According to a study released by the United States Environmental Protection Agency, greening lakes — those being lakes plagued with algae — can and will cause an increase of methane in the atmosphere from 30% to 90% within the next 100 years.
Methane is produced by green-slicked lakes when algae, already filled with toxins that taint drinking water, dies and begins to decompose in the water. The bacteria involved with decomposing the algae depletes the oxygen in the water, suffocating the creatures within and creating methane, a greenhouse gas 34 times more potent than carbon dioxide.
“We estimate that the greening of the world’s lakes will increase the emission of methane into the atmosphere by 30 to 90 percent during the next 100 years,” said lead author Jake Beaulieu of the EPA. The study, published March 26, 2019, appears in the journal Nature Communications.
Three factors will contribute to the increased greening of lakes — called eutrophication — within the next century, according to the researchers. First, the human population is expected to increase by 50% by 2100, which will therefore lead to an increase in sewage and fertilizers. Second, an increase in storms will cause nutrient loss from land and inland waters. And third, as the climate warms, so will lake waters, and warmer waters produce more algae.
“It is really surprising how much eutrophication could increase in the next 50 to 100 years,” said co-author John A. Downing of the University of Minnesota Sea Grant program. “People do four important things that affect eutrophication: they eat, they excrete, they make more people who eat and excrete, and they alter landscapes and climate.”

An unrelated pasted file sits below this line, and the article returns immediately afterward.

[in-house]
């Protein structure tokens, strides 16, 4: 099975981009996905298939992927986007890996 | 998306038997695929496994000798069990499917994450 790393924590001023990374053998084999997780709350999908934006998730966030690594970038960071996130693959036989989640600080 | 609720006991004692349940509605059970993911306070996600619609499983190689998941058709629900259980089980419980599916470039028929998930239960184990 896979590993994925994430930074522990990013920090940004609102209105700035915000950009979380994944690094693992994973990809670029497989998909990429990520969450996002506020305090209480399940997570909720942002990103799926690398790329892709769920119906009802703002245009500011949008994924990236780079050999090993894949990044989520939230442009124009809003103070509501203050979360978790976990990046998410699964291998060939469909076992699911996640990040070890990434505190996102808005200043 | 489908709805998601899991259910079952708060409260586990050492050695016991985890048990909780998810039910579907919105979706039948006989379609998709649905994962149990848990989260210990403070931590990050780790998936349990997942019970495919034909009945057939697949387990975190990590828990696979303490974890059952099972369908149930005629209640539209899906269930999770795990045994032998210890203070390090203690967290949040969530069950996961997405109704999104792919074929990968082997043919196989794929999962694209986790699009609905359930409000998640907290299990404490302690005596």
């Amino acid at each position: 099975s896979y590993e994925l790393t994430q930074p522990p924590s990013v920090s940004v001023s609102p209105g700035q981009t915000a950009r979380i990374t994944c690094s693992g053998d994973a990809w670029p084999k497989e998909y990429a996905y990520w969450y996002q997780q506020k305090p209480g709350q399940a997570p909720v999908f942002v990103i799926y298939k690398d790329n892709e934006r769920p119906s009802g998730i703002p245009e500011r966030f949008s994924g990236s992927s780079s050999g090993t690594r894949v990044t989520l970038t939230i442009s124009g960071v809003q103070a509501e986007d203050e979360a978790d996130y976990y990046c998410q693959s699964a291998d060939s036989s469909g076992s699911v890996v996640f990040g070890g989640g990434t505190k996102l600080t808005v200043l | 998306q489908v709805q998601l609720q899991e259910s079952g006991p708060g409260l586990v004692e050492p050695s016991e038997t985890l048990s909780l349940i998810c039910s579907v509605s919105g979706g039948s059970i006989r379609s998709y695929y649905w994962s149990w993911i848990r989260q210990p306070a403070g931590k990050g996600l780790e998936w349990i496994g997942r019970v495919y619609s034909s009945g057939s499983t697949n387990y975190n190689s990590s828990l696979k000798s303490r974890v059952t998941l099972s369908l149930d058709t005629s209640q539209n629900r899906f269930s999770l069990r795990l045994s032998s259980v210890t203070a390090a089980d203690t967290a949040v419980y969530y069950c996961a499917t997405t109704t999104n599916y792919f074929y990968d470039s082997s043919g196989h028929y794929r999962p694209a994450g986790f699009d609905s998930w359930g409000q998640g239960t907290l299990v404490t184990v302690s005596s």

The researchers used a four-pronged eutrophication simulation to predict the effects of population growth and climate change on lakes using phosphorus.
“We used phosphorus because the relationship between phosphorus and plant or algae growth is well established,” explained co-author Tonya DelSontro of the University of Geneva. “Currently, the single largest source of atmospheric methane is wetlands. If the phosphorus in lakes triples, then methane emissions from lakes could be twice that of wetlands.”
Researchers say that this detrimental outcome can be swayed by improving nutrient management to reverse or thwart eutrophication, therefore reducing methane emissions. And if locals get involved with eliminating the green from their lakes, their actions could have positive global consequences.
“In keeping and improving the quality of our fresh water we win twice,” said Downing. “Once in the atmosphere and once back down here on Earth.”
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Image Credit: John A. Downing/Minnesota Sea Grant